By Henning Gloystein
SINGAPORE (Reuters) – Oil prices rose by 1 percent on Monday, with Brent hitting its highest level since November, driven up by a report the United States is preparing to announce that all imports of Iranian oil will have to end or be subject to sanctions.
Brent crude futures were at a November 2018 high of $72.70 per barrel at 0100 GMT, up 1 percent from their last close.
U.S. West Texas Intermediate (WTI) crude futures were at $64.70 per barrel, up 1 percent from their previous settlement.
The United States is preparing to announce on Monday that all buyers of Iranian oil will have to end their imports shortly or be subject to U.S. sanctions, a Washington Post columnist reported on Sunday.
Reuters was unable to independently verify the report. A State Department spokesman declined to comment.
The U.S. reimposed sanctions in November on exports of Iranian oil after President Donald Trump unilaterally pulled out of a 2015 nuclear accord between Iran and six world powers.
Washington, however, granted Iran’s eight main buyers of oil, mostly in Asia, waivers to the sanctions which allowed them limited purchases for half-a-year.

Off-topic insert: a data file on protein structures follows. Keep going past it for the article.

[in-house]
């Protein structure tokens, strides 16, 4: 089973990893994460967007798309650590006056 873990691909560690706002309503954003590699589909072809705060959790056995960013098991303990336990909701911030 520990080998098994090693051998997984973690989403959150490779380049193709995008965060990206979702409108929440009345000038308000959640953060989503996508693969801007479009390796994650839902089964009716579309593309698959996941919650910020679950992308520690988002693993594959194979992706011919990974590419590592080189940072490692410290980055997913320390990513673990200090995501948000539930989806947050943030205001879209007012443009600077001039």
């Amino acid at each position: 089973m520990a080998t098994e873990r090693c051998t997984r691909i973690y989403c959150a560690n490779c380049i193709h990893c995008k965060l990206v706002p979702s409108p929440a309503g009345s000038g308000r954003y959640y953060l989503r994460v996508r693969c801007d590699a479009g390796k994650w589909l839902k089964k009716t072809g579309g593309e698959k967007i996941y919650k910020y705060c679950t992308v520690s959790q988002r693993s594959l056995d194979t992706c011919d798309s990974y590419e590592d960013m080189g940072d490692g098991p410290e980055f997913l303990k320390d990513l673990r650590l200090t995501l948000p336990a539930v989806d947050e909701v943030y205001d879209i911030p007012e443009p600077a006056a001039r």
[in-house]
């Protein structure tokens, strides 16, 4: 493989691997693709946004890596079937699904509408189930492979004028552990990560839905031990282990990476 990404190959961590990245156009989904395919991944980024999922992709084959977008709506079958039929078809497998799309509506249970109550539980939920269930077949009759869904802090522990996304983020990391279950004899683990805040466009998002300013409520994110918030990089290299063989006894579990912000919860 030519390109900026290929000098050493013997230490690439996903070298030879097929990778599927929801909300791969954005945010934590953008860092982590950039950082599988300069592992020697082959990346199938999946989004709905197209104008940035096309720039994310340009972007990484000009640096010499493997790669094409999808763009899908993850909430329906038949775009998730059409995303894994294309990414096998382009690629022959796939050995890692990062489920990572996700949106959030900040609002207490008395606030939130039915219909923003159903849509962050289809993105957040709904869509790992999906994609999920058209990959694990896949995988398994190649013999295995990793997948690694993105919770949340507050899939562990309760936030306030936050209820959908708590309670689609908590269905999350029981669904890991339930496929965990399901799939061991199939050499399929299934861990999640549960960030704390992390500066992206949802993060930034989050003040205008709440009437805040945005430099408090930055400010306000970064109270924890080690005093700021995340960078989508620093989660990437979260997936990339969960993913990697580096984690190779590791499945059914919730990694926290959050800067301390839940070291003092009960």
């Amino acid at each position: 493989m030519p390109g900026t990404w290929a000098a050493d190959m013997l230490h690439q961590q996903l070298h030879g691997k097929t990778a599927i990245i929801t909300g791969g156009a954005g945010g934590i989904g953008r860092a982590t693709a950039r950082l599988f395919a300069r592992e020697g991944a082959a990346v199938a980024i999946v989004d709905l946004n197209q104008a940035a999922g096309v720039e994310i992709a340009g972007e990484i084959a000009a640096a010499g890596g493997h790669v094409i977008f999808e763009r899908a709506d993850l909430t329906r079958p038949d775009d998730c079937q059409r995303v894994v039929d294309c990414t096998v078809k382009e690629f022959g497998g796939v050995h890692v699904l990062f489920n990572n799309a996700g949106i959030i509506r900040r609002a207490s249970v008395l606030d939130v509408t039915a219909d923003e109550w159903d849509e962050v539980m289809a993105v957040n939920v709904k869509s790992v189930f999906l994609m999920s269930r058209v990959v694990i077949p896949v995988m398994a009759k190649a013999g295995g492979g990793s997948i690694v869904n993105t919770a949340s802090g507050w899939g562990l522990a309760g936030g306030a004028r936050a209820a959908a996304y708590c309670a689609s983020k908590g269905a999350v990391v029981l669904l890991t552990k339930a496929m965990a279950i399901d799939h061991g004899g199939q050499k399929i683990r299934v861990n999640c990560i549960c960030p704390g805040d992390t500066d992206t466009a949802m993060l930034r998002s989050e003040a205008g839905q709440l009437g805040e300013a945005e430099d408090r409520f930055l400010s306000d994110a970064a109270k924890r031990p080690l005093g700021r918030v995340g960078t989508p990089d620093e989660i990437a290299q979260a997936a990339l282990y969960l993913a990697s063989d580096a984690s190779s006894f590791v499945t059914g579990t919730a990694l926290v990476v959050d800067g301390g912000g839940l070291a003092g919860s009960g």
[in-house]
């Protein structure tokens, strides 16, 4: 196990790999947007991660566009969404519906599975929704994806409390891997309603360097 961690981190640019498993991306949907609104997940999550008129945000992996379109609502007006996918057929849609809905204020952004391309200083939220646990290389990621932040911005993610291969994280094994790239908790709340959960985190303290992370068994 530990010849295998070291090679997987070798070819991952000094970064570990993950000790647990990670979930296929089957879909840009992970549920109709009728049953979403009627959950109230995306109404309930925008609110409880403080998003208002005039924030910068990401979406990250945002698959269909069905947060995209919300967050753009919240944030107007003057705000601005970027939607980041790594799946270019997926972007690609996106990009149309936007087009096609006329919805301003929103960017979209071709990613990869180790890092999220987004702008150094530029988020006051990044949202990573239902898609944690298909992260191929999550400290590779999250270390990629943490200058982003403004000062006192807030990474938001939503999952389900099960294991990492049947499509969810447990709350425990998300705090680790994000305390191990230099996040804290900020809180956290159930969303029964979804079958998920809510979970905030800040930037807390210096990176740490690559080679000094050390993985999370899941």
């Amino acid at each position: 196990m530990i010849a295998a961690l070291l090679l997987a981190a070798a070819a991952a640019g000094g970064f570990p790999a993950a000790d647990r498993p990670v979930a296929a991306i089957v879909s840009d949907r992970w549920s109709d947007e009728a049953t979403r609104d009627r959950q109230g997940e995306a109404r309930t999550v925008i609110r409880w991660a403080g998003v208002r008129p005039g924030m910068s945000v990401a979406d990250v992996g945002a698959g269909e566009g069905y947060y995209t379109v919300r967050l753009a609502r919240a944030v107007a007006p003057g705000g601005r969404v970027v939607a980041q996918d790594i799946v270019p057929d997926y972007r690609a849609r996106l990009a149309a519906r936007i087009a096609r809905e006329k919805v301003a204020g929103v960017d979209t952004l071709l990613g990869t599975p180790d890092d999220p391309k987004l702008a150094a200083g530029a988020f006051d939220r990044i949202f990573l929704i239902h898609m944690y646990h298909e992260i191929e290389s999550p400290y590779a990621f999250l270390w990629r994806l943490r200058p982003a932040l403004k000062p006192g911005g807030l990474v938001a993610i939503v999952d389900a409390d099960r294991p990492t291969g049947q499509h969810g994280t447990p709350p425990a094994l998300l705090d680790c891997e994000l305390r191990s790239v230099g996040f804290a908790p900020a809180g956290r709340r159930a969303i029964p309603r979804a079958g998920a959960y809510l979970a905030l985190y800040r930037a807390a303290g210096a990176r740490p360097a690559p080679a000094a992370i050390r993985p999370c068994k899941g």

The report comes amid an oil market that is already relatively tight.
Secretary of State Mike Pompeo will announce “that, as of May 2, the State Department will no longer grant sanctions waivers to any country that is currently importing Iranian crude or condensate”, the Post’s columnist Josh Rogin said, citing two State Department officials that he did not name.
“The path of least resistance remains higher (for oil prices),” said Stephen Innes, head of trading at SPI Asset Management, pointing to Saudi supply cuts, a decline in the U.S. rig count and supply disruptions from Libya to Venezuela as reasons for a tight market.
U.S. energy firms last week reduced the number of oil rigs operating by two, to 825, General Electric Co’s Baker Hughes energy services firm said in its weekly report on Thursday.
Outside the United States, the Organization of the Petroleum Exporting Countries (OPEC) has led supply cuts since the start of the year aimed at tightening global oil markets and to propping up crude prices.
Brent prices have risen by more than a third this year, while WTI has climbed more than 40 percent over the same period.
(Reporting by Henning Gloystein; Editing by Joseph Radford)